At the heart of Carbon2Chem® is the idea of substitution: The carbon required to produce many of the basic chemicals, plastics, and synthetic fuels used in industry will no longer come from fossil sources in the future, but rather from industrial process gases and waste incineration. The first phase of the project investigated topics such as gas purity. “In the steel industry, smelting gases are produced at blast furnaces and converters and also in coking plants, so the composition varies,” Deerberg explains. For this reason, the team first developed technologies to analyze the gases and then purify them to the point that they can undergo further processing without disrupting catalytic processes. Another challenge lay in the fluctuating concentrations of components in the process gases: “The technologies used at chemical plants have tight tolerances. They aren’t set up to deal with ranges,” Deerberg explains. “We needed to map out a systematic approach that was adaptable for overall conditions that change not just from one minute to the next, but also over years as a result of the industrial transformation.”
The second phase of the project, which is concerned with scaling the technology, launched in 2020. A pilot plant occupying 3,700 square meters was built right next to the plant grounds of thyssenkrupp Steel Europe AG in Duisburg, adding to the 500-square-meter lab on the Fraunhofer UMSICHT campus. The demonstration systems are hooked up to the wiring and plumbing for the steel mill. In 2018, the researchers succeeded in producing methanol from smelting gases for the first time. “It was only a small glass full,” Deerberg says. “But it was definitely a very special moment for all of us.” There are plans for a new plant to produce 12 metric tons a day.
The third and final phase of the project will deal with technology transfer to other high-emission, energy-intensive industrial installations like cement plants and waste incineration plants. “The goal of Carbon2Chem® is to support and advance the big industrial transformation,” Deerberg says. After all, even amid vigorous ongoing efforts to reduce CO2 emissions, there will always be sectors that inevitably produce carbon dioxide. To Deerberg, this means that even as innovative CCU technologies are developed, we should also work on carbon’s image: “Right now, a lot of people are narrowly focused on strictly preventing carbon emissions. But we could flip that and think about continuing to use carbon, just not from fossil raw materials anymore.”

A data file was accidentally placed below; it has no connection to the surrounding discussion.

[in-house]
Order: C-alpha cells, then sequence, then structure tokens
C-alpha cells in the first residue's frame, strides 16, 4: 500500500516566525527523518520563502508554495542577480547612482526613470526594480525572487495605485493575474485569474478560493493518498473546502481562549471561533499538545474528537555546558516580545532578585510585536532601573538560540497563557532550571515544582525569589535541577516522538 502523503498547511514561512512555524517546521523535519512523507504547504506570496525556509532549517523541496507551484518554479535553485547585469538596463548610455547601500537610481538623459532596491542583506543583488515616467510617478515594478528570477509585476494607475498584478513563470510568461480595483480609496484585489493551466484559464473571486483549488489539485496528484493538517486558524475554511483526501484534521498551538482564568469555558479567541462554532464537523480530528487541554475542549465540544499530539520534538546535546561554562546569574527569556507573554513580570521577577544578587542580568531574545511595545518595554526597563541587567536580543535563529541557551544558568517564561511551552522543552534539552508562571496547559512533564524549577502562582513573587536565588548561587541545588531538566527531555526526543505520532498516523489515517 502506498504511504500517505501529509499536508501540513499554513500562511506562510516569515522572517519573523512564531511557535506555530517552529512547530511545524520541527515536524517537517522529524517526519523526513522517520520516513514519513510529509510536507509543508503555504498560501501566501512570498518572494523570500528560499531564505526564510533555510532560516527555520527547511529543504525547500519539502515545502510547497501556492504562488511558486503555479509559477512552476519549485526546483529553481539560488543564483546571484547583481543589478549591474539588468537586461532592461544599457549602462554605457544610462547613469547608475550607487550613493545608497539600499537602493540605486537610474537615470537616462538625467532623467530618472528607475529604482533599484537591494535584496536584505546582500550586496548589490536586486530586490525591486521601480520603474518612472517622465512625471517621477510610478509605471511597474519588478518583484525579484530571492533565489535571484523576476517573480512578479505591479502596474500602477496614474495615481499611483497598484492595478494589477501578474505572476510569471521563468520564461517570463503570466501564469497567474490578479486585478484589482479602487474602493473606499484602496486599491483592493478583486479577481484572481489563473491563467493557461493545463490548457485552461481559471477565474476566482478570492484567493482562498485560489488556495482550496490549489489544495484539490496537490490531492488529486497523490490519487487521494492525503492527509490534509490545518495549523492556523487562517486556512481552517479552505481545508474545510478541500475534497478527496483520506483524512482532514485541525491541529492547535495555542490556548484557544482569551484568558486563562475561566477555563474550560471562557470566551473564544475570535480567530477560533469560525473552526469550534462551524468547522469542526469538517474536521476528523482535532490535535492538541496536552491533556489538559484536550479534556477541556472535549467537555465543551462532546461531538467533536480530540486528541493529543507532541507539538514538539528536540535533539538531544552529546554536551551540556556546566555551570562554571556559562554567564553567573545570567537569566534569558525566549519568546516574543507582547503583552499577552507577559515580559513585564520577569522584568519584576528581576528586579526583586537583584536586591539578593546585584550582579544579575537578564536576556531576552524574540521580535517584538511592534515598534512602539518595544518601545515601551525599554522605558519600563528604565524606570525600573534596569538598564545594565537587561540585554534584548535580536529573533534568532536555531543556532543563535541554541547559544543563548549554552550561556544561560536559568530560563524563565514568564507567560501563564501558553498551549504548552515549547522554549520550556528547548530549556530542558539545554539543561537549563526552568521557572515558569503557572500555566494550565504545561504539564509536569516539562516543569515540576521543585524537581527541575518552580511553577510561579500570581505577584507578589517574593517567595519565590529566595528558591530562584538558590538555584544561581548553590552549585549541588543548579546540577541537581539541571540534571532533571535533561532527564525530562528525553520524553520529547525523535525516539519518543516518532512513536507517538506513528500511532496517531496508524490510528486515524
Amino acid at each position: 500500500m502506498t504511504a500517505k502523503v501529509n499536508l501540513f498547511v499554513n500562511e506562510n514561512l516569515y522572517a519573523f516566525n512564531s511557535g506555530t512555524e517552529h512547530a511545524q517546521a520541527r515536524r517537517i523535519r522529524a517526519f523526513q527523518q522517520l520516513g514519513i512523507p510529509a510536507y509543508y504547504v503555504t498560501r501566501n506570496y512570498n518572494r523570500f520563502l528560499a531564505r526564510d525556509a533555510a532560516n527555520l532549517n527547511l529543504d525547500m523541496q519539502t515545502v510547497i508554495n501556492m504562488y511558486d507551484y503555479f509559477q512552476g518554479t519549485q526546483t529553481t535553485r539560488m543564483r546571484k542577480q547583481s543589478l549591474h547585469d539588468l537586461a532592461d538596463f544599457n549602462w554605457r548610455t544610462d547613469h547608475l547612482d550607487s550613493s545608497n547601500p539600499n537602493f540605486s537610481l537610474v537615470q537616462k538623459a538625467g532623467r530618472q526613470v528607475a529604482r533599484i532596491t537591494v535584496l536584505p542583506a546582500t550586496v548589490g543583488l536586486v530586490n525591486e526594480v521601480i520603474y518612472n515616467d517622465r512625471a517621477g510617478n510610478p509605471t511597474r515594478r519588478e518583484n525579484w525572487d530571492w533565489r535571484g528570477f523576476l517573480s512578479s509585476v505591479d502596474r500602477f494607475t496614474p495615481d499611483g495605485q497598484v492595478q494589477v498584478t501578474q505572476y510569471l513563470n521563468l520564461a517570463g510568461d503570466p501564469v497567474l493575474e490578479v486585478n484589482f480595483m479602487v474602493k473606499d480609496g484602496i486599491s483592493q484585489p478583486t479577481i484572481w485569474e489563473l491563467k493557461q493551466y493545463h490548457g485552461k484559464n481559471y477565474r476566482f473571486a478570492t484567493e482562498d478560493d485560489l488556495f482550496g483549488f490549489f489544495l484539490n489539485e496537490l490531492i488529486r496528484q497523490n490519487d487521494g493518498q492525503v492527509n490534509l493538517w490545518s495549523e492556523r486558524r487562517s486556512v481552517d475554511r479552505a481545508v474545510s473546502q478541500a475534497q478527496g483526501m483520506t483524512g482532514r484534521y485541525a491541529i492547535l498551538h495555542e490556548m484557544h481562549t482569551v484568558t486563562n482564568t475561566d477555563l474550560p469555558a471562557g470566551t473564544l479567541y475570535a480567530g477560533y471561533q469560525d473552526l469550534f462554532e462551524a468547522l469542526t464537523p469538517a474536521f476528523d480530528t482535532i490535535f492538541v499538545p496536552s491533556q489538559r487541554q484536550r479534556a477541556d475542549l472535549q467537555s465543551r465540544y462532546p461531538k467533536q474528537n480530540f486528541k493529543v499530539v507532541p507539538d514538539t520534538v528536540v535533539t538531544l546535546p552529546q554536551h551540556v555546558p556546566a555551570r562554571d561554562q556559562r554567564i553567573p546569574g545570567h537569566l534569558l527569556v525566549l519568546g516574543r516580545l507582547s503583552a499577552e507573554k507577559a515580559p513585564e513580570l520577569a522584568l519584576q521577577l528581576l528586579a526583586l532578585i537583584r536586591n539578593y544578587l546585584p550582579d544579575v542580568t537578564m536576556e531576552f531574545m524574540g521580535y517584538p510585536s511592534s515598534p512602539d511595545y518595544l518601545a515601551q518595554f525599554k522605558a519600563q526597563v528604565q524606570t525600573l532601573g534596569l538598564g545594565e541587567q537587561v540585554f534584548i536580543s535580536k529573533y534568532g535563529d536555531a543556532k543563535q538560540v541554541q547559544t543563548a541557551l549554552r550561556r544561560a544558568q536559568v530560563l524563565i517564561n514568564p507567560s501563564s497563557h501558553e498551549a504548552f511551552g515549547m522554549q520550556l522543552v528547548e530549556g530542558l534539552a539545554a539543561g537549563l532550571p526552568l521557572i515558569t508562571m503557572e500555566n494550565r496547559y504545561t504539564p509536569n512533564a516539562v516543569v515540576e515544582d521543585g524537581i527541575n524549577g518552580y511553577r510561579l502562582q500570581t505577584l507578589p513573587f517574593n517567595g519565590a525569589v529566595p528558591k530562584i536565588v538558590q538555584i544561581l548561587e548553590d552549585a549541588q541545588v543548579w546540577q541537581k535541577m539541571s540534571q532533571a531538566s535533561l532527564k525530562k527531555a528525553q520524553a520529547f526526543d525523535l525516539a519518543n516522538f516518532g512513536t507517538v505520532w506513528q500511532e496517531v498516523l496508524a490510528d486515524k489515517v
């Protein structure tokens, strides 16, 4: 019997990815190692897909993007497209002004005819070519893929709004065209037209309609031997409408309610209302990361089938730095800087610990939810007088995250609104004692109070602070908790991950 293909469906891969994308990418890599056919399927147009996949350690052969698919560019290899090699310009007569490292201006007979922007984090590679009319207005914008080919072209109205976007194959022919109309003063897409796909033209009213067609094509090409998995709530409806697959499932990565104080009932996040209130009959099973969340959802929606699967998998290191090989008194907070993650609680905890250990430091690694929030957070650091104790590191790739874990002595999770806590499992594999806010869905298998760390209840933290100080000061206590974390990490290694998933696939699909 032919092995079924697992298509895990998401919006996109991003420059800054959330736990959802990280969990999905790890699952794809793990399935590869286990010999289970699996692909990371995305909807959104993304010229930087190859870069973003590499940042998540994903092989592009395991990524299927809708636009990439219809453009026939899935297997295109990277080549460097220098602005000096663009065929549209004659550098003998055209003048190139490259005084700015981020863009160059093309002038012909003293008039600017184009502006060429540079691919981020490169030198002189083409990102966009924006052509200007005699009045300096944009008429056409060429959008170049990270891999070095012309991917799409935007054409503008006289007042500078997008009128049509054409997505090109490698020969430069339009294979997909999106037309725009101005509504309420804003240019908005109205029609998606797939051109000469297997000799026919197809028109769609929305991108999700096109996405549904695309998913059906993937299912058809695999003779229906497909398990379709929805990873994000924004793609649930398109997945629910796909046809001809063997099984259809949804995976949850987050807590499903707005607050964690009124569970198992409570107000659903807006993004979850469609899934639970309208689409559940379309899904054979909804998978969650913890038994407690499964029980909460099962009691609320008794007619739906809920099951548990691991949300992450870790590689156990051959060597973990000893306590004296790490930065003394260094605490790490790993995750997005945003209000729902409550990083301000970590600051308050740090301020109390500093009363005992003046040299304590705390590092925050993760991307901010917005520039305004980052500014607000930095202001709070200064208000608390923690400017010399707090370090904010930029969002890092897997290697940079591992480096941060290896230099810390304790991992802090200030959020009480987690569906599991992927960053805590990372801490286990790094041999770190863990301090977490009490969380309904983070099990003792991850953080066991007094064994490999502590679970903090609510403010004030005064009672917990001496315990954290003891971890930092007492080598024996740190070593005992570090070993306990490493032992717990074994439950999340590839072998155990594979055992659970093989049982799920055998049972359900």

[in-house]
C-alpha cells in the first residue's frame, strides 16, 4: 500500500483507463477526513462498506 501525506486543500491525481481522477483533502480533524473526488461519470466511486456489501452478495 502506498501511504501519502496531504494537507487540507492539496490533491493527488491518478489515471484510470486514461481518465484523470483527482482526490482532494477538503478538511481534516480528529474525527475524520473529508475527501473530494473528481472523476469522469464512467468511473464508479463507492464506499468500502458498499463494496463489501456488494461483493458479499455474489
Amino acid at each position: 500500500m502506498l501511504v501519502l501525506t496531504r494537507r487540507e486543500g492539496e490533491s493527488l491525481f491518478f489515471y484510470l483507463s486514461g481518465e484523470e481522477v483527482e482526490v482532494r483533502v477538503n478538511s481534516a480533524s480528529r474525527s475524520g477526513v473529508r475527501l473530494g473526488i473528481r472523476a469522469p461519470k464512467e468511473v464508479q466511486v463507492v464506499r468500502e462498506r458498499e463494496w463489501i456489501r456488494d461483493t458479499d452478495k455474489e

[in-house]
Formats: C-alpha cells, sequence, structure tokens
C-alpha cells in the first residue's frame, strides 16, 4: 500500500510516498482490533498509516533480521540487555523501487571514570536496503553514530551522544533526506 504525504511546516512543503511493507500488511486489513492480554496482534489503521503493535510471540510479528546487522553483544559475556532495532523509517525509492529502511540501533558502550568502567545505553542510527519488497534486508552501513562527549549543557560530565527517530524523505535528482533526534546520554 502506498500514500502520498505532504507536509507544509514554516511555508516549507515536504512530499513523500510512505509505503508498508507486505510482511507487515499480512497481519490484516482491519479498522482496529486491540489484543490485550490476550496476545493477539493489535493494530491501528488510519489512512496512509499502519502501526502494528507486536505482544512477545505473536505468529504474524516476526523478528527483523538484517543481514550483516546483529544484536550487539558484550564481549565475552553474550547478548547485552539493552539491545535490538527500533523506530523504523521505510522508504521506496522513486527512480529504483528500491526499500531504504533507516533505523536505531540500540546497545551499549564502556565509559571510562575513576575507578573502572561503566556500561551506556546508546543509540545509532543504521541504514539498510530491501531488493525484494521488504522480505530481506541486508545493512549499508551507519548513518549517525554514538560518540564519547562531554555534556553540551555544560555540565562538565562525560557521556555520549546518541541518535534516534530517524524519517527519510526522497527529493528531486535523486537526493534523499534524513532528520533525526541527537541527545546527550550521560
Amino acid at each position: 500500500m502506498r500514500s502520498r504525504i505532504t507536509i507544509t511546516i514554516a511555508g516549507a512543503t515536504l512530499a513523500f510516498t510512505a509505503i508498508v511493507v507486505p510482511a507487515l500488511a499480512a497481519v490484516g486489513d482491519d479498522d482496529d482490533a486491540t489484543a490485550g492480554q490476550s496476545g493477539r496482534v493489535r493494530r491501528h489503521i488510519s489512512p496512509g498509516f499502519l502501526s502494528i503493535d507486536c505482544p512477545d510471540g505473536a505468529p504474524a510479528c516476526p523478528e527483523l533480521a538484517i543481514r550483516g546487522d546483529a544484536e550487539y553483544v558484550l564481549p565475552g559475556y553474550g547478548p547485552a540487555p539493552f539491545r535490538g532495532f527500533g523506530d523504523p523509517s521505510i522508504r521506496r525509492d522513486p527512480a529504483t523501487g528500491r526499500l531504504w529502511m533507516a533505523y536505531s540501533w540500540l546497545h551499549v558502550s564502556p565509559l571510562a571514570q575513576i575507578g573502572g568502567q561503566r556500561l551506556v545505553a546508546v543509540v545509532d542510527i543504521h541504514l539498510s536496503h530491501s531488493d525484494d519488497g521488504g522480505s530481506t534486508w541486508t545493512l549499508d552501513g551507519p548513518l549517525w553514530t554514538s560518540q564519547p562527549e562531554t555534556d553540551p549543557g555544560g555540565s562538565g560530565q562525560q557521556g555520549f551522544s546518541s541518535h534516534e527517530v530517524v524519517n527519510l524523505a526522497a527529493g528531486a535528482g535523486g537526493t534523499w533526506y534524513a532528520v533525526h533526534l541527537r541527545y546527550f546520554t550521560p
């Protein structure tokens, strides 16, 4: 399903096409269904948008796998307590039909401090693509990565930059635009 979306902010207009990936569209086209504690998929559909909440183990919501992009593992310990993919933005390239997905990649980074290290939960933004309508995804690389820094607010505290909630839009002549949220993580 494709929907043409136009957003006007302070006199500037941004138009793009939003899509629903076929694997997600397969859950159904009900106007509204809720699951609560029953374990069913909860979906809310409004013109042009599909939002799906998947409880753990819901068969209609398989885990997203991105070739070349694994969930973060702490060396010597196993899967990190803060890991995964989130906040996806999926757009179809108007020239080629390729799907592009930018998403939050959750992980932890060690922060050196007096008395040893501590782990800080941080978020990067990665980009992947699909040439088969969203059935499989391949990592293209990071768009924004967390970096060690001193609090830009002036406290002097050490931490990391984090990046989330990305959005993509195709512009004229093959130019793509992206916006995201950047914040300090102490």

Dr. Arne Roth, Fraunhofer IGB
© Maya Claussen

“CO2 is a key raw material that we would do better to recycle as part of a circular economy instead of continuing to pull new carbon-rich resources out of the ground.”

Dr. Arne Roth, Fraunhofer IGB

Will CO2 soon be a way to make money?

Dr. Jonathan Fabarius, senior scientist for microbial catalysis at Fraunhofer IGB, goes one step further at the biointelligence competence center: “Making money with CO2?” is the title of a blog series. In one post, about turning the page on the fossil era, he discusses how carbon dioxide can be used to generate valuable and important chemical materials. Carbon dioxide as a rich source of funds? Fabarius’s colleague Dr. Arne Roth, head of the sustainable catalytic processes department at Fraunhofer IGB, also stresses the importance of CO2, calling it a “key raw material that we would do better to recycle as part of a circular economy instead of continuing to pull new carbon-rich resources out of the ground.” However, creating the conditions for many of the proposed CO2-based value chains to be commercially successful will require targeted and determined research and development to lay the technical groundwork.